The most important element of the diagnosis is undoubtedly the inspection of the patient immediately after birth. Hyperextension of the knee is the most obvious thing to detect; the number of anterior skin grooves has been identified as a major prognostic factor: a great number of anterior skin grooves means a more probable recent in utero origin of dislocation, and a less severe deformity, such in the case we report (Fig. 1), whereas absence of grooves suggests long-standing dislocation,5,20 and so a more severe deformity. Our findings confirmed this characteristic, since the large number of anterior skin grooves we observed in both knees of our case correlated with good prognosis.
Some authors3,10 suggest to perform radiographic or ultrasonographic evaluation to better establish the relationship between femur and tibia or to detect skeletal deformities; in our case, we did not consider necessary such evaluation, because of the easy reducibility of the dislocations we noted immediately at birth.
There is no consensus on classification of congenital knee dislocation. Mehrafshan and colleagues3 proposed a classification based on two criteria, reduction and stability, and so 3 types of congenital knee dislocation are distinguished: type I, easily reducible with reduction snap, stable in flexion; type II, recalcitrant dislocation, reducible but unstable, type III, irreducible dislocation. Other authors16,21,22 classified congenital knee dislocation into three grades based on femoro-tibial relationship: simple recurvatum, subluxation and dislocation. Abdelaziz et al.10 described a clinical classification based on knee ROM in flexion and a radiographic classification based on femoro-tibial relationship. Clinical classification considers grade I with ROM in flexion >90°, grade II with ROM between 30° and 90° and grade III when ROM is <30°. Radiographic classification distinguishes the deformity in simple recurvatum (grade I), subluxation/dislocation (grade II), dislocation (grade III).
According with the Mehrasfshan system, in our case we classified right knee as grade I, since it was easily reducible and stable in flexion, and left knee as grade II, since it was reducible, but still unstable after first reduction.
Literature reports different treatment options, from physiotherapy alone to close or surgical reduction. Rampal et al.9 suggest conservative treatment in grade I and II according to Mehrasfshan classification,3 in particular they advise physiotherapy with anterior (quadriceps) stretching and application of an anterior full-leg splint, which is regularly changed and readapted to progressively increase knee flexion and maintain the reduction. In grade III, or in case of treatment failure in milder grades, these authors performed one week’s progressive cutaneous limb traction, and once reduction was achieved and the knee was in 90° of flexion (as checked on lateral X-ray), cast immobilization in the reduced position was performed under general anaesthesia. This cast was maintained for 3 weeks and then replaced by an anterior splint for further 4–6 weeks. In case of failed reduction after traction, surgery was proposed. Similar indications for treatment have been reported by Abdelaziz and Samir10 who perform serial casting in grade I deformity, according to their classification system.10 Also in grade II, for babies up to the age of 1 month, these authors suggest serial casting as initial treatment, but if the flexion of the knee remains less than 90° after a maximum of four weeks of treatment, they recommend surgery. In grade III or in babies older than 1 months they consider surgical treatment from the start. The most common surgical option are percutaneous quadriceps recession and V or Y quadriceps-plasty.8–10,15 Usually, lower grades of the deformity, the effectiveness of an initial conservative treatment and the absence of syndromic conditions correlate with better prognosis and lower rate of complications.3,5,6,9,10,15,19 If untreated congenital dislocated knees develop stiffness and instability, whereas complications of treatment mainly include recurrence of the dislocation and greenstick fracture of the tibia after manipulation and casting, and wound dehiscence and development of angular deformity of the knee (mostly valgus) after surgery. Recurrence of the deformity have been reported also after surgical treatment.9,10 Because of the reducibility of deformity that we noted since the first observation, we approached our case of congenital and bilateral dislocation of the knees conservatively, and serial casting allowed to correct the deformity of the right limb in just two weeks and the left one in three weeks, with no signs of recurrence and without the need to consider surgical options.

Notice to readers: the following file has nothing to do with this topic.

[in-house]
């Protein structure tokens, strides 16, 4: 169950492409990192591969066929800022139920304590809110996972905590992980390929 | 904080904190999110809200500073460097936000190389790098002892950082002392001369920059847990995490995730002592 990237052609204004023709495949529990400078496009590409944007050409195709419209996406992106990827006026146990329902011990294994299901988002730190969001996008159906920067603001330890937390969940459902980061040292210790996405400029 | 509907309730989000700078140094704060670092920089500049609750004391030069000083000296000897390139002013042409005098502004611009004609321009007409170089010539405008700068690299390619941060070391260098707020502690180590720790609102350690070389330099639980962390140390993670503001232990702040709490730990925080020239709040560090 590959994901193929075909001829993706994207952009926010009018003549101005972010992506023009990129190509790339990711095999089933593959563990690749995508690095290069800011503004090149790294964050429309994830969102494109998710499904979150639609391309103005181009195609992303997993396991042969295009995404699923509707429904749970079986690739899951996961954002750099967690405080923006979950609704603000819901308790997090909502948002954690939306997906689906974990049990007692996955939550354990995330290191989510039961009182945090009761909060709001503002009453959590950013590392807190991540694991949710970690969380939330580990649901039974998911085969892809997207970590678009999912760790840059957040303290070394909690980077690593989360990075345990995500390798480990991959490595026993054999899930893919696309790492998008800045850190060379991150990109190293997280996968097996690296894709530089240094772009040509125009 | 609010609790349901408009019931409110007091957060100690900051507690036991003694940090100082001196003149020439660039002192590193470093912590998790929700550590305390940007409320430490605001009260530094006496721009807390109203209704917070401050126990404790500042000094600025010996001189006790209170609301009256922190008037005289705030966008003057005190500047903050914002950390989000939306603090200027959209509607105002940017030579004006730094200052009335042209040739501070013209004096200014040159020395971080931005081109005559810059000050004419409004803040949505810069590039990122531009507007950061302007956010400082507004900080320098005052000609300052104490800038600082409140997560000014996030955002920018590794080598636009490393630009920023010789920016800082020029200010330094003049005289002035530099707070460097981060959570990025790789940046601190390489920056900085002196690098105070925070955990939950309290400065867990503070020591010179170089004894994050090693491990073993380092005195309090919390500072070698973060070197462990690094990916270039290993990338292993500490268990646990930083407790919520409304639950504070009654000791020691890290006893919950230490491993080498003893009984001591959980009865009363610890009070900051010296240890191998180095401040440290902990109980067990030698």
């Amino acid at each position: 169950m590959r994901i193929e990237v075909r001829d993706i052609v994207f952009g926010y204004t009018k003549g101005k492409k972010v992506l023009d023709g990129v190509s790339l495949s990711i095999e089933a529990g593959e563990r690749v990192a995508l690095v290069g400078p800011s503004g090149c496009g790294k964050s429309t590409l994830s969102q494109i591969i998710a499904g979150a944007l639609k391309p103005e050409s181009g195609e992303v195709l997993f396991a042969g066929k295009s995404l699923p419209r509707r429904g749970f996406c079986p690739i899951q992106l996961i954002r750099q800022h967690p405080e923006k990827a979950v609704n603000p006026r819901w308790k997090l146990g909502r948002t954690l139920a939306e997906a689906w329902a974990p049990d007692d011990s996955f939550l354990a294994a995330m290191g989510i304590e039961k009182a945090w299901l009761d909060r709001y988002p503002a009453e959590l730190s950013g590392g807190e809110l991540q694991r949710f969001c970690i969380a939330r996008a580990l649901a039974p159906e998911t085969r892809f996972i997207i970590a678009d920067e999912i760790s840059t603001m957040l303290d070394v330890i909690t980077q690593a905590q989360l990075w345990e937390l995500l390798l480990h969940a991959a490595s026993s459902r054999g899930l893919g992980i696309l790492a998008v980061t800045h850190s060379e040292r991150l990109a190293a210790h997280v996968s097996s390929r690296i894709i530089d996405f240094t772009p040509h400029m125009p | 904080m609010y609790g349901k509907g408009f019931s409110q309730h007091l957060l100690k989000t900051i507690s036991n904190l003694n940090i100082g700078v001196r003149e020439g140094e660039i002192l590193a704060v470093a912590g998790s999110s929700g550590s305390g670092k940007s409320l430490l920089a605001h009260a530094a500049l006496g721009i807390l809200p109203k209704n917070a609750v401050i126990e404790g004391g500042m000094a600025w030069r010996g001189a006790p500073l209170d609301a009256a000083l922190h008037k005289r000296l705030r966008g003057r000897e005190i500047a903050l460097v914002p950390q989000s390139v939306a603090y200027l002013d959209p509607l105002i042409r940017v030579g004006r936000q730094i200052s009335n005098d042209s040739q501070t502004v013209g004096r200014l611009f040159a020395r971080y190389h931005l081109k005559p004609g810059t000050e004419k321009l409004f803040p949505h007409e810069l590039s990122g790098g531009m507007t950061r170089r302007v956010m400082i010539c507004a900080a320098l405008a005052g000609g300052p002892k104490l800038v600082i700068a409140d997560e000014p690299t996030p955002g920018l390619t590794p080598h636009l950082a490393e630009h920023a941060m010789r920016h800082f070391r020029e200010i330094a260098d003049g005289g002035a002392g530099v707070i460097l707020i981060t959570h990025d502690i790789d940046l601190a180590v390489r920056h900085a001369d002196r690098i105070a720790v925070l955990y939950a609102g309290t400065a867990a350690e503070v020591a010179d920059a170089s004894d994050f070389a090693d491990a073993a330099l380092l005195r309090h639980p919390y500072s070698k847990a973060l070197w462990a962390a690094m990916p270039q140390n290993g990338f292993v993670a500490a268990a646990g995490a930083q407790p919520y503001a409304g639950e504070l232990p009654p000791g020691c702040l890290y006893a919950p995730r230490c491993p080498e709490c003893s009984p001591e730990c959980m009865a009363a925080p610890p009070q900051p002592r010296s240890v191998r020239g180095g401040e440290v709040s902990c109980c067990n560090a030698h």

Even though the aspect of congenital dislocation of the knee easily represents cause of concern in the delivery room, a prompt treatment can be very effective to completely resolve the problem, as reported by the most of authors. A correct evaluation at birth, both of the newborn and the deformity, mainly in terms of isolated or syndromic condition, grade of dislocation and stiffness of the knee, is mandatory in order to decide the proper treatment, that could be conservative or surgical. The most of authors suggest to begin the treatment as soon as possible, and non-surgical options demonstrated effective in the most of milder cases, whereas in presence of severe stiffness (as in syndromic babies), in case of ineffective conservative treatment or recalcitrant deformity, or in case of delayed diagnosis or treatment (after the first month of life), surgery has to be considered.
Michelangelo Palco, MD, wrote the article, proposed the topic of the manuscript and participated in the submission of the final manuscript. Paolo Rizzo, MD, participated in the critical review of the manuscript. Matteo Nanni, MD, and Ilaria Sanzarello, MD, reviewed the final manuscript. Danilo Leonetti, MD, coordinated the other authors. All authors have given final approval to the manuscript.
The authors confirm that this article’s content has no conflict of interest.